My current WIP is set in the 1960s and my heroine is struggling to be a liberated woman and making some tough choices. She’s going through the most dramatic changes. Keeping the scenes paced to adequately show her growth is quite the challenge. The hero’s a Green Beret and he’s giving me fits too. Thank goodness I have your ladder to help!

    Now if they’d both quit refusing to do what I say, I’d be fine! That’s what I love about your approach of creating with the enneagrams. Gives me lots of room to let them grow and change in lots of different ways.

    Looking forward to the class even if you don’t draw my name!

    ~judythe

    Posted by Judythe Morgan | June 25, 2010, 2:29 pm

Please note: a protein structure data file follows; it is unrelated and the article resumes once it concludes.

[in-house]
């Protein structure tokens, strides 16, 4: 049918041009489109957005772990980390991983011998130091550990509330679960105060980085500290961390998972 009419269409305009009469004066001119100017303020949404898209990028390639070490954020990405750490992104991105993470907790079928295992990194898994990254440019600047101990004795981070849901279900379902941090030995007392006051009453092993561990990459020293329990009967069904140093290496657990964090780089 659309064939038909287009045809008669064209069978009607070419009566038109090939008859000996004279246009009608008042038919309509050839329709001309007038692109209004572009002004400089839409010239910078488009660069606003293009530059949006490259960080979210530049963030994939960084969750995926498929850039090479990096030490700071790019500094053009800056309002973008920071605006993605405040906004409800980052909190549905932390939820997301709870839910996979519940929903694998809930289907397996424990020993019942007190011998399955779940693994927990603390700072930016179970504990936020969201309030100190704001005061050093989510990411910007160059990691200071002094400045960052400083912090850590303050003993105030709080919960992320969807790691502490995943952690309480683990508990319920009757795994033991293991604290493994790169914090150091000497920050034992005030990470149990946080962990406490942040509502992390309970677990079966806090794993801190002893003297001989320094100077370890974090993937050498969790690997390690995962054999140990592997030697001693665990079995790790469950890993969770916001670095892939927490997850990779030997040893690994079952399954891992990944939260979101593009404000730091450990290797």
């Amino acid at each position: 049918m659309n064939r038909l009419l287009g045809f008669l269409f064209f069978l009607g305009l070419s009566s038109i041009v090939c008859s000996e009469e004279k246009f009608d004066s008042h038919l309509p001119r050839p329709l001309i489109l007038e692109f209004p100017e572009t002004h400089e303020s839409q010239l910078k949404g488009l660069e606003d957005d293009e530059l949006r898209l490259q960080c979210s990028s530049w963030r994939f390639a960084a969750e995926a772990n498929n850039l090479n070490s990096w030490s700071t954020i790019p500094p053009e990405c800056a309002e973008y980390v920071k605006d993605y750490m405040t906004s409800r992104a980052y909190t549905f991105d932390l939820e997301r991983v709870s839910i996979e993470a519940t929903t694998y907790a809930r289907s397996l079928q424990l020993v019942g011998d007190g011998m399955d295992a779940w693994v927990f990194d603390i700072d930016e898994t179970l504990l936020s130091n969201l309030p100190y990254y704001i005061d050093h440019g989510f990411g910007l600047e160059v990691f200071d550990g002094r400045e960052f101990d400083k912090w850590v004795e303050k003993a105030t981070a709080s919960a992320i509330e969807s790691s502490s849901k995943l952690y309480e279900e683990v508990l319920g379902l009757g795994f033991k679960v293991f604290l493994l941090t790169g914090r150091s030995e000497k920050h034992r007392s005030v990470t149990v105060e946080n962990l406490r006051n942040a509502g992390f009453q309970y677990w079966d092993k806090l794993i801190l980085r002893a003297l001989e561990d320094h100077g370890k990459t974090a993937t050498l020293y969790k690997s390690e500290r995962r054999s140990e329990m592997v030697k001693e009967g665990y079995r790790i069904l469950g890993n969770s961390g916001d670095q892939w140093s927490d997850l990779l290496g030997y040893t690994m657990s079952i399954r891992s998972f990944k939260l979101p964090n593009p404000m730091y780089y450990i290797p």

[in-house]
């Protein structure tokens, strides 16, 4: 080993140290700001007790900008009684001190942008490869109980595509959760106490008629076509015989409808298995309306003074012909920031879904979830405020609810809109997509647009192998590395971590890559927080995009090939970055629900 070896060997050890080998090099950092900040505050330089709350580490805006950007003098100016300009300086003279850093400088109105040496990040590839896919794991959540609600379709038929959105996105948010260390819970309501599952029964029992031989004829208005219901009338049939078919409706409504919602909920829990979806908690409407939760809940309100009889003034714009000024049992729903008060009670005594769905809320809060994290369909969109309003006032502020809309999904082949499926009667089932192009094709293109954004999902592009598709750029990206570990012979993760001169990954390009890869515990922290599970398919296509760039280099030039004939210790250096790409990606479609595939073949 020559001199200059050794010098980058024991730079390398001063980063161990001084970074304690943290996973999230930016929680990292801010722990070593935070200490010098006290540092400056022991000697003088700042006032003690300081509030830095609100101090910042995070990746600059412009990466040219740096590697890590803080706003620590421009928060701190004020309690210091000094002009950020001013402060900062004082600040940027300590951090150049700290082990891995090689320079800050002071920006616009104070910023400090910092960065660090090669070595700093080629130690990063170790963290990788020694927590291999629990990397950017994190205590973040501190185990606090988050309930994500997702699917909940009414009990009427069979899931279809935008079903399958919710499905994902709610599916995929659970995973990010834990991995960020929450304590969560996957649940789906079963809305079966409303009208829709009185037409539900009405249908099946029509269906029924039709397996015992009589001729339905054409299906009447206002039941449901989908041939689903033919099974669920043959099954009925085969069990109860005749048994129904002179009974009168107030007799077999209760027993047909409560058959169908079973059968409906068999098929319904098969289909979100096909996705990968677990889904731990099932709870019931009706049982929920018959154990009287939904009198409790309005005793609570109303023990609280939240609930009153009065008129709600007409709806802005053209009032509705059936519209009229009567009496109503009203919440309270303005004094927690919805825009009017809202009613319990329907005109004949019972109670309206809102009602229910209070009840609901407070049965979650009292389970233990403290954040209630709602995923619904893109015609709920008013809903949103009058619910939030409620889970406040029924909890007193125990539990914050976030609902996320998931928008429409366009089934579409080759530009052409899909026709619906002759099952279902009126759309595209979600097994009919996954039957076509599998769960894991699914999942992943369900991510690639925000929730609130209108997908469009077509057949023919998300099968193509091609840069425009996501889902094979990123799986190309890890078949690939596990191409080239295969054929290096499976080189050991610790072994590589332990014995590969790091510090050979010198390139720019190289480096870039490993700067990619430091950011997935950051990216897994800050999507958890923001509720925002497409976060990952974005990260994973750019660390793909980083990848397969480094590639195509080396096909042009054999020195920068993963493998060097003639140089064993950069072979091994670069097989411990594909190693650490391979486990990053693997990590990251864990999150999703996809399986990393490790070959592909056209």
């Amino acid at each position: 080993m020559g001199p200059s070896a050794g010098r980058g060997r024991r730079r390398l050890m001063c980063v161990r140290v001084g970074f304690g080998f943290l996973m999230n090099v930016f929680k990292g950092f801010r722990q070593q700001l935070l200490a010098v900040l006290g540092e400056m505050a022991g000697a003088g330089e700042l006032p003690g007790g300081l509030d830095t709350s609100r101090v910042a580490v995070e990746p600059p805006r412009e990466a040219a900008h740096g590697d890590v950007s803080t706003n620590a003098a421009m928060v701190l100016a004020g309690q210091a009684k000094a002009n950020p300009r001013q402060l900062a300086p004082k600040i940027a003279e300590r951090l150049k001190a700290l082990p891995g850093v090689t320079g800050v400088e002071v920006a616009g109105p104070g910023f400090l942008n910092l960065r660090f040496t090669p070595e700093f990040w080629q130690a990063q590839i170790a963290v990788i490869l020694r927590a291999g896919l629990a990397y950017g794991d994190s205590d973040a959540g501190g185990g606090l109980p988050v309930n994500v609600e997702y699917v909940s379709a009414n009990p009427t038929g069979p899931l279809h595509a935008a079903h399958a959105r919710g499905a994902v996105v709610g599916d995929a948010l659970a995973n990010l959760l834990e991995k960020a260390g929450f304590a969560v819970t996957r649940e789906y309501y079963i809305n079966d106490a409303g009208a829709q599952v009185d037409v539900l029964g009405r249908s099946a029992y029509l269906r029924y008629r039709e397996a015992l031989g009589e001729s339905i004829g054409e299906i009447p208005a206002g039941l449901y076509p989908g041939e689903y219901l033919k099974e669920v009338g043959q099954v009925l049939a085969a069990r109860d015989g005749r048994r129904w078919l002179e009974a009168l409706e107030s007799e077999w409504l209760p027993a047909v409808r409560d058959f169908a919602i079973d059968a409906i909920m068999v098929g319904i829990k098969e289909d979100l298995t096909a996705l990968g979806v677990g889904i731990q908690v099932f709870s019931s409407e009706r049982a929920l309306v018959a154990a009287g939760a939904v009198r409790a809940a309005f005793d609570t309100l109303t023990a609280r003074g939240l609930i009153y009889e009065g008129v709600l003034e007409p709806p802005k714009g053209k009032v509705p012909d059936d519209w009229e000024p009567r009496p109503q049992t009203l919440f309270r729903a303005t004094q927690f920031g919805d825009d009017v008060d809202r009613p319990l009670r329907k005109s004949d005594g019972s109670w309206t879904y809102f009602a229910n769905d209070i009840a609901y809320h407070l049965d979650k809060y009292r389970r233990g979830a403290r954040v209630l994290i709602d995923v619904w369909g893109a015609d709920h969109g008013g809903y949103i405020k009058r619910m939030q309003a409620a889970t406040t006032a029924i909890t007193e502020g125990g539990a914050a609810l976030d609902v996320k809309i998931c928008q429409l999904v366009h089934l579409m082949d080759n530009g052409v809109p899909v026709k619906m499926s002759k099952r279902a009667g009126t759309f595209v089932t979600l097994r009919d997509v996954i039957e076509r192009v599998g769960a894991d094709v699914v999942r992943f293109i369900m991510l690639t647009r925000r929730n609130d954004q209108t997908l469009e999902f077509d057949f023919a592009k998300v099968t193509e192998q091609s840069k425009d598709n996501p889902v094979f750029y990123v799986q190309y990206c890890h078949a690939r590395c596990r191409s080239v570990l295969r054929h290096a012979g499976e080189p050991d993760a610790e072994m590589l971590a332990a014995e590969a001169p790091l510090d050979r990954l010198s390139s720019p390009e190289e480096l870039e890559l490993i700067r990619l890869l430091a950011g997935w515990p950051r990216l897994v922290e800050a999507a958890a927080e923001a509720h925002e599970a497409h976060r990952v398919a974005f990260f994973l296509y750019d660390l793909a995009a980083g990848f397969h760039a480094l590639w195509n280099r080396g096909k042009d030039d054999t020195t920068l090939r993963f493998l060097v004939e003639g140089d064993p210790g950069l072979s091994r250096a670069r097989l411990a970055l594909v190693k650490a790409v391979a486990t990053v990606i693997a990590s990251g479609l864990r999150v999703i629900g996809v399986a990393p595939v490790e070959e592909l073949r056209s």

27. I’m dying to know what all the steps are on this letter. My heroes always give me fits – they rarely meet the alpha qualifications. This might really help me get them in shape. Great post.

    Posted by Carol Kilgore | June 25, 2010, 3:08 pm
  28. I like the idea that the simple act of not being able to climb the ladder can determine the kind of character you have, hero, villian, etc. You’ve given me a lot to think about. I hope I get to take the class in August. Maybe I’ll win it!

    Posted by Beth S | June 25, 2010, 4:56 pm
  29. Michael, good point about not necessarily liking people who are vital to the story — you’re right, just because we create them doesn’t mean we’re automatically gonna LIKE ‘em.

    So if you wind up being nicer to the antagonist than the protagonist, I bet she’s going to ask if she can trade places!